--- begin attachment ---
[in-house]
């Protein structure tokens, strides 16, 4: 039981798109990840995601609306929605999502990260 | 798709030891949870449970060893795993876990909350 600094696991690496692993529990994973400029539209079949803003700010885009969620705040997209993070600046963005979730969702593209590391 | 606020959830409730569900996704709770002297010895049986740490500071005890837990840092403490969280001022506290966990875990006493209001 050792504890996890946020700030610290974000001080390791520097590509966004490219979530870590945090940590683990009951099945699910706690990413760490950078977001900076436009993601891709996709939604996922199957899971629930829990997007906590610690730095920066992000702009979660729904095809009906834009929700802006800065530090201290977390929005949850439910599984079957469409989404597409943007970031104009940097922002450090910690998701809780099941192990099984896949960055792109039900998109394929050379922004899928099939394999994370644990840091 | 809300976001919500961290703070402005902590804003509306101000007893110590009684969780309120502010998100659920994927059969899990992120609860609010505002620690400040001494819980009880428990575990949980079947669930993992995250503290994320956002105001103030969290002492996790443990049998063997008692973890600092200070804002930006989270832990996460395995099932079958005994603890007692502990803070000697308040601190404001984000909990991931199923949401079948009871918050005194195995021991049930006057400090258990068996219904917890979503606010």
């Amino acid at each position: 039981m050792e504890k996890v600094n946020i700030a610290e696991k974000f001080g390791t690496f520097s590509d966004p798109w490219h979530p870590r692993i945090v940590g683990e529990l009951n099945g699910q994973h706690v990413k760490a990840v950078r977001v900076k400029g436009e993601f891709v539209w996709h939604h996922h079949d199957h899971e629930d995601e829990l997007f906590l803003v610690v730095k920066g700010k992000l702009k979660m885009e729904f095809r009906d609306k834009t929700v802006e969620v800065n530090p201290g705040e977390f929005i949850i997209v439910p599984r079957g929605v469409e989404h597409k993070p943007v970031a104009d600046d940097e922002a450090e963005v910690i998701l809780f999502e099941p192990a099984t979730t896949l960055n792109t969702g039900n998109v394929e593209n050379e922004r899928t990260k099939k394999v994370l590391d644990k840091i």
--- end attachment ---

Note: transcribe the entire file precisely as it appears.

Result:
[in-house]
């Protein structure tokens, strides 16, 4: 039981798109990840995601609306929605999502990260 | 798709030891949870449970060893795993876990909350 600094696991690496692993529990994973400029539209079949803003700010885009969620705040997209993070600046963005979730969702593209590391 | 606020959830409730569900996704709770002297010895049986740490500071005890837990840092403490969280001022506290966990875990006493209001 050792504890996890946020700030610290974000001080390791520097590509966004490219979530870590945090940590683990009951099945699910706690990413760490950078977001900076436009993601891709996709939604996922199957899971629930829990997007906590610690730095920066992000702009979660729904095809009906834009929700802006800065530090201290977390929005949850439910599984079957469409989404597409943007970031104009940097922002450090910690998701809780099941192990099984896949960055792109039900998109394929050379922004899928099939394999994370644990840091 | 809300976001919500961290703070402005902590804003509306101000007893110590009684969780309120502010998100659920994927059969899990992120609860609010505002620690400040001494819980009880428990575990949980079947669930993992995250503290994320956002105001103030969290002492996790443990049998063997008692973890600092200070804002930006989270832990996460395995099932079958005994603890007692502990803070000697308040601190404001984000909990991931199923949401079948009871918050005194195995021991049930006057400090258990068996219904917890979503606010």
């Amino acid at each position: 039981m050792e504890k996890v600094n946020i700030a610290e696991k974000f001080g390791t690496f520097s590509d966004p798109w490219h979530p870590r692993i945090v940590g683990e529990l009951n099945g699910q994973h706690v990413k760490a990840v950078r977001v900076k400029g436009e993601f891709v539209w996709h939604h996922h079949d199957h899971e629930d995601e829990l997007f906590l803003v610690v730095k920066g700010k992000l702009k979660m885009e729904f095809r009906d609306k834009t929700v802006e969620v800065n530090p201290g705040e977390f929005i949850i997209v439910p599984r079957g929605v469409e989404h597409k993070p943007v970031a104009d600046d940097e922002a450090e963005v910690i998701l809780f999502e099941p192990a099984t979730t896949l960055n792109t969702g039900n998109v394929e593209n050379e922004r899928t990260k099939k394999v994370l590391d644990k840091i």